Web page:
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3 Reasons Congress’ Year Might Start Unexpectedly Strong
Posted at 8 p.m. on Jan. 5
Congress is reopening for business this week, to begin what President Barack Obama says “needs to be a year of action.”
When the president offered that call to arms for 2014, just as the Capitol lights were being dimmed for the holidays, the eye-rolling sentiment from so many lawmakers, aides, lobbyists and journalists amounted to: “Yeah, right. Good luck with that.”
The collective assessment is there’s no way that 2013, the least legislatively productive first year of an administration in six decades, is going to be followed by a more productive spurt from a divided Congress in an election year.
However, the next 10 weeks may hold some genuine prospects for rebutting the conventional wisdom, if only temporarily.
A trio of hallmark accomplishments in the second session of the 113th Congress have strong potential to get done before St. Patrick’s Day. Assuming the Republicans keep to their current course — confining their focus to avoid new, self-inflicted political wounds — lawmakers will be able to extend their current truce in the budget wars not only on the spending front but on borrowing as well. A food and farm bill that gives both sides a claim to victory is well within reach.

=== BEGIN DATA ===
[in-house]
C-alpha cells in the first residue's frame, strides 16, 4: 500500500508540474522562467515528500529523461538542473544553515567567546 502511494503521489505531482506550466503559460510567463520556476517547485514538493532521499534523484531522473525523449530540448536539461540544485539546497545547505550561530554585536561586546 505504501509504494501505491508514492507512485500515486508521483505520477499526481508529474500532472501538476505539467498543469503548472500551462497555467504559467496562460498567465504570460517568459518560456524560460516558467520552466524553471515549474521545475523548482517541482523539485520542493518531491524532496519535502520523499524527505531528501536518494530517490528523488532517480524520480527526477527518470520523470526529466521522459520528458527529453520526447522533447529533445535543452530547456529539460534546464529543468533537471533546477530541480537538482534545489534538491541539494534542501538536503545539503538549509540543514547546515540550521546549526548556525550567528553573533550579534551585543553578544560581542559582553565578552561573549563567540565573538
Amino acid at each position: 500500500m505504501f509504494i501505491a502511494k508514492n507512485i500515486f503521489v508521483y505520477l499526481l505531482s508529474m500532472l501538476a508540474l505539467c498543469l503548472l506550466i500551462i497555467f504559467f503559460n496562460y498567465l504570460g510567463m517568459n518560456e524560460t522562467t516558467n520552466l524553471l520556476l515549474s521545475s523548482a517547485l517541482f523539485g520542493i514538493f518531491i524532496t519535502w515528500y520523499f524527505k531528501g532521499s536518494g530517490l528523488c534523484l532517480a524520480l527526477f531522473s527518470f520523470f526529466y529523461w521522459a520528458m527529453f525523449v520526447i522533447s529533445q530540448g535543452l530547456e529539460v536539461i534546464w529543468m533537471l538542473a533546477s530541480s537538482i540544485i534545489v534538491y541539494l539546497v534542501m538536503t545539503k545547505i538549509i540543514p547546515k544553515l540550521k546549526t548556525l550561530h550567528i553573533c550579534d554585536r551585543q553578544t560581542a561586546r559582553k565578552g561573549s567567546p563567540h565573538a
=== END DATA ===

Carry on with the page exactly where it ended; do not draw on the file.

And, without traveling too far into optimistic fantasy-land, it’s possible to envision that bipartisan success on that trifecta by March would spawn interest in reaching for some additional deals in the spring. An immigration overhaul may still be the longest of viable long shots, but there’s some hopeful early talk about carefully calibrating compromise on a variety of second-tier issues left hanging at the end of 2013 — from sentencing disparities to water projects, patent lawsuits to online sales taxes, energy efficiency standards to physician reimbursement rates.
All those remain a ways off, but here’s a sketch of why each of the wintertime Big Three are likely to get done.
Appropriations. It sure sounds daunting, producing a single measure in five weeks that apportions all $1 trillion in discretionary spending for the rest of this fiscal year. But, in the current context, the omnibus spending package that’s supposed to be unveiled this week is more the legislative equivalent of a two-foot putt on the 18th hole, with the winner’s purse on the line. Yes, it’s possible to crack under the pressure and mess it up, but true professionals are supposed to approach the ball with confidence and make sinking the shot look easy.
Bipartisan majorities embraced last month’s budget accord in no small measure because it promised to end talk about government shutdowns until after the midterm elections. But this spending bill needs to get signed to make that promise a reality. Even a little flirting with the Jan. 15 deadline will prompt a revival of the cable TV countdown clock graphics, which in turn would threaten to drive congressional approval ratings back into the single digits from which they’ve just emerged. (And that was thanks entirely to the absence-makes-the-heart-grow-fonder phenomenon of the two-week holiday break.)
Although the Republicans have more to lose — because they have been blamed most for the last shutdown — neither party can afford to start the year looking like it might fail a test it has essentially told the public it’s already passed. So expectations are high that the bill will be cleared with only minimal fuss, mainly because the appropriations committees are warding off almost all the social, environmental and health policy riders that could threaten the whole process